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Prince Avalanche [Blu-ray]

3.4 out of 5 stars 63 customer reviews

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Editorial Reviews

An odd couple of sorts, introspective and stern Alvin (Rudd) and his girlfriend's brother, Lance (Hirsch), dopey and insecure, leave the city behind to spend the summer of 1988 repainting the traffic lines on a desolate country highway where the surrounding areas have been ravaged by wildfire. In this solitary backdrop, the two bicker and joke with each other as they reflect on their relationships with women, resulting in a clumsy fall headfirst into an unlikely friendship.

Product Details

  • Actors: Paul Rudd, Emile Hirsch
  • Directors: David Gordon Green
  • Format: Multiple Formats, Blu-ray, Closed-captioned, NTSC, Subtitled, Widescreen
  • Language: English
  • Subtitles: Spanish
  • Region: Region A/1 (Read more about DVD/Blu-ray formats.)
  • Number of discs: 1
  • Rated:
    R
    Restricted
  • Studio: Magnolia Home Entertainment
  • DVD Release Date: November 12, 2013
  • Run Time: 94 minutes
  • Average Customer Review: 3.4 out of 5 stars  See all reviews (63 customer reviews)
  • ASIN: B00EL6AD5Q
  • Amazon Best Sellers Rank: #64,767 in Movies & TV (See Top 100 in Movies & TV)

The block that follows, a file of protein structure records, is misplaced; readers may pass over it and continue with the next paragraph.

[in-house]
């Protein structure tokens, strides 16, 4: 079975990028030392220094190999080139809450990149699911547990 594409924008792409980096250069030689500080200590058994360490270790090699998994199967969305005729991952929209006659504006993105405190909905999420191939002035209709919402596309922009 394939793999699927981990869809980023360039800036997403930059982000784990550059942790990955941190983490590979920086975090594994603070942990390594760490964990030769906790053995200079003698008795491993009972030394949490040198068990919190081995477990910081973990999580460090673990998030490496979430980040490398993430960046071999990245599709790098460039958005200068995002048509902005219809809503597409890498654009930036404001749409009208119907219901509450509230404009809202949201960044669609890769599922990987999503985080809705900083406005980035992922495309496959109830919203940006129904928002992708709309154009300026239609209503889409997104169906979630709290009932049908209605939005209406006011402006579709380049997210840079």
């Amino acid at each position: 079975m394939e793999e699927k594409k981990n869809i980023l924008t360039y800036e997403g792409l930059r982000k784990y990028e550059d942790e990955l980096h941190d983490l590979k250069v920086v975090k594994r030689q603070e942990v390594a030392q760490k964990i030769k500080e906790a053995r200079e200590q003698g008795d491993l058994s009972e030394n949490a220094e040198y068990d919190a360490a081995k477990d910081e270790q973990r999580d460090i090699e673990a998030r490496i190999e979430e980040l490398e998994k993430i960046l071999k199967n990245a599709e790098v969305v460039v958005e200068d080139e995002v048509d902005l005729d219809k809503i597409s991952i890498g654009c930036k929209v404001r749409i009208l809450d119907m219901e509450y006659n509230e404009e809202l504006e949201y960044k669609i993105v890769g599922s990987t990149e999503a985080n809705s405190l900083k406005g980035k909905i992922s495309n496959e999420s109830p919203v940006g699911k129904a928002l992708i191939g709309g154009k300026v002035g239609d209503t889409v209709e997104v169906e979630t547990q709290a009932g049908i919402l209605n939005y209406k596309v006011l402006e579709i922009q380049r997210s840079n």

Customer Reviews

Top Customer Reviews

By C. Sawin VINE VOICE on August 30, 2013
Format: DVD
Writer and director David Gordon Green has kind of lost his way over the last five years or so. Known for making independent dramas that were genuinely well received by critics, Green made the jump to R-rated comedy in 2008 with "Pineapple Express" which went on to gross $87 million domestically on a $27 million budget. Green would stay in the R-rated comedy game for a while with "Your Highness" and "The Sitter," both of which either flopped or barely made a profit. "Prince Avalanche" seems like a return to form for Green and while it isn't groundbreaking, it's definitely an experience worth having.

"Prince Avalanche" has some amazing cinematography. The film opens with fires damaging acres and acres of land as you helplessly witness a sea of trees burn to the ground. As you're watching it, you can't help but feel the devastation of the fire, the extreme loss, and the severe sense of hopelessness. At the same time, it's kind of beautiful in a sorrowful kind of way. Little things become extraordinary with fantastic camera work: pushing a wheelbarrow over a hill as dawn breaks, water trickling through rocks in a stream, a caterpillar slowly crawling towards its destination, and close-ups of paint staining the asphalt and rain adding moisture to various surfaces.